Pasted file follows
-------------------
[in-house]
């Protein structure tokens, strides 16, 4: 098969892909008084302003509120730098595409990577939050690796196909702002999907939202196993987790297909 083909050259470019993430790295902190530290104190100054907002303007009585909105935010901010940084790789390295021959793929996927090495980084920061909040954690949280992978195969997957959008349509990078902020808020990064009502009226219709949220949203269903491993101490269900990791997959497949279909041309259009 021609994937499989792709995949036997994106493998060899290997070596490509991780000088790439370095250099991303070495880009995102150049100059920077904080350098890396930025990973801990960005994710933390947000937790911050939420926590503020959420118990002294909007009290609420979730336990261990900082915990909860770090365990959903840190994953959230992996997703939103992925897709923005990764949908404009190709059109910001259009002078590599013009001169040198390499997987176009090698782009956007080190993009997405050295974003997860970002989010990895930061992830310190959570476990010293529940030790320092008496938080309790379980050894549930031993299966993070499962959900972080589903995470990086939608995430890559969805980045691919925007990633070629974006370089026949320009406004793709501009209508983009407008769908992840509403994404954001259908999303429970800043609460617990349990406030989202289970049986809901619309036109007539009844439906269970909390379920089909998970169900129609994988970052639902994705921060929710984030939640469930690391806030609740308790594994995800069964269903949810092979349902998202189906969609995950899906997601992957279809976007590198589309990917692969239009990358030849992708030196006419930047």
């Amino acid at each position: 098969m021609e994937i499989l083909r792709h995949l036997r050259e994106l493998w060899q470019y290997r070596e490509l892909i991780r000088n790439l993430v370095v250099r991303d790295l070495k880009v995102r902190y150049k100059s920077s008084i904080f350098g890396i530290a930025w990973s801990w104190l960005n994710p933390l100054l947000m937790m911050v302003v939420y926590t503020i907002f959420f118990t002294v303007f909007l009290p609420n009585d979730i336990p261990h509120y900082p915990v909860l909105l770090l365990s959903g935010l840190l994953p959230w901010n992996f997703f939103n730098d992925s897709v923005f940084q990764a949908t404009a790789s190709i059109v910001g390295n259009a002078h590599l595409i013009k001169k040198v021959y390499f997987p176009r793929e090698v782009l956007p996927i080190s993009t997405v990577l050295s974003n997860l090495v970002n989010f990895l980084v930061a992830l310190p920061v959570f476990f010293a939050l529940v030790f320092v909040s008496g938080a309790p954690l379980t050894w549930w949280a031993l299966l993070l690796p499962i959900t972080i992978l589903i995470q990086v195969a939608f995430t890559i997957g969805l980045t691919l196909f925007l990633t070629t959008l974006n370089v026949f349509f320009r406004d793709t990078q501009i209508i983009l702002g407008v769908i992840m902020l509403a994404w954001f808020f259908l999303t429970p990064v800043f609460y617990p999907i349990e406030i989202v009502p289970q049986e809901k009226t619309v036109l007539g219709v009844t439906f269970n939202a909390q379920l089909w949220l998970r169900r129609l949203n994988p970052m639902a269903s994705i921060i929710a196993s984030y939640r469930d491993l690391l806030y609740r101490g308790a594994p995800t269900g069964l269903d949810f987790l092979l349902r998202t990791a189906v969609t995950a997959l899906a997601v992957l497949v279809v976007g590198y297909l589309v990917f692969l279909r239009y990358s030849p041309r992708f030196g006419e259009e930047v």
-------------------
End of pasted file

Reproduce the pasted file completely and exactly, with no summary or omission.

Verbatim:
[in-house]
């Protein structure tokens, strides 16, 4: 098969892909008084302003509120730098595409990577939050690796196909702002999907939202196993987790297909 083909050259470019993430790295902190530290104190100054907002303007009585909105935010901010940084790789390295021959793929996927090495980084920061909040954690949280992978195969997957959008349509990078902020808020990064009502009226219709949220949203269903491993101490269900990791997959497949279909041309259009 021609994937499989792709995949036997994106493998060899290997070596490509991780000088790439370095250099991303070495880009995102150049100059920077904080350098890396930025990973801990960005994710933390947000937790911050939420926590503020959420118990002294909007009290609420979730336990261990900082915990909860770090365990959903840190994953959230992996997703939103992925897709923005990764949908404009190709059109910001259009002078590599013009001169040198390499997987176009090698782009956007080190993009997405050295974003997860970002989010990895930061992830310190959570476990010293529940030790320092008496938080309790379980050894549930031993299966993070499962959900972080589903995470990086939608995430890559969805980045691919925007990633070629974006370089026949320009406004793709501009209508983009407008769908992840509403994404954001259908999303429970800043609460617990349990406030989202289970049986809901619309036109007539009844439906269970909390379920089909998970169900129609994988970052639902994705921060929710984030939640469930690391806030609740308790594994995800069964269903949810092979349902998202189906969609995950899906997601992957279809976007590198589309990917692969239009990358030849992708030196006419930047």
């Amino acid at each position: 098969m021609e994937i499989l083909r792709h995949l036997r050259e994106l493998w060899q470019y290997r070596e490509l892909i991780r000088n790439l993430v370095v250099r991303d790295l070495k880009v995102r902190y150049k100059s920077s008084i904080f350098g890396i530290a930025w990973s801990w104190l960005n994710p933390l100054l947000m937790m911050v302003v939420y926590t503020i907002f959420f118990t002294v303007f909007l009290p609420n009585d979730i336990p261990h509120y900082p915990v909860l909105l770090l365990s959903g935010l840190l994953p959230w901010n992996f997703f939103n730098d992925s897709v923005f940084q990764a949908t404009a790789s190709i059109v910001g390295n259009a002078h590599l595409i013009k001169k040198v021959y390499f997987p176009r793929e090698v782009l956007p996927i080190s993009t997405v990577l050295s974003n997860l090495v970002n989010f990895l980084v930061a992830l310190p920061v959570f476990f010293a939050l529940v030790f320092v909040s008496g938080a309790p954690l379980t050894w549930w949280a031993l299966l993070l690796p499962i959900t972080i992978l589903i995470q990086v195969a939608f995430t890559i997957g969805l980045t691919l196909f925007l990633t070629t959008l974006n370089v026949f349509f320009r406004d793709t990078q501009i209508i983009l702002g407008v769908i992840m902020l509403a994404w954001f808020f259908l999303t429970p990064v800043f609460y617990p999907i349990e406030i989202v009502p289970q049986e809901k009226t619309v036109l007539g219709v009844t439906f269970n939202a909390q379920l089909w949220l998970r169900r129609l949203n994988p970052m639902a269903s994705i921060i929710a196993s984030y939640r469930d491993l690391l806030y609740r101490g308790a594994p995800t269900g069964l269903d949810f987790l092979l349902r998202t990791a189906v969609t995950a997959l899906a997601v992957l497949v279809v976007g590198y297909l589309v990917f692969l279909r239009y990358s030849p041309r992708f030196g006419e259009e930047v």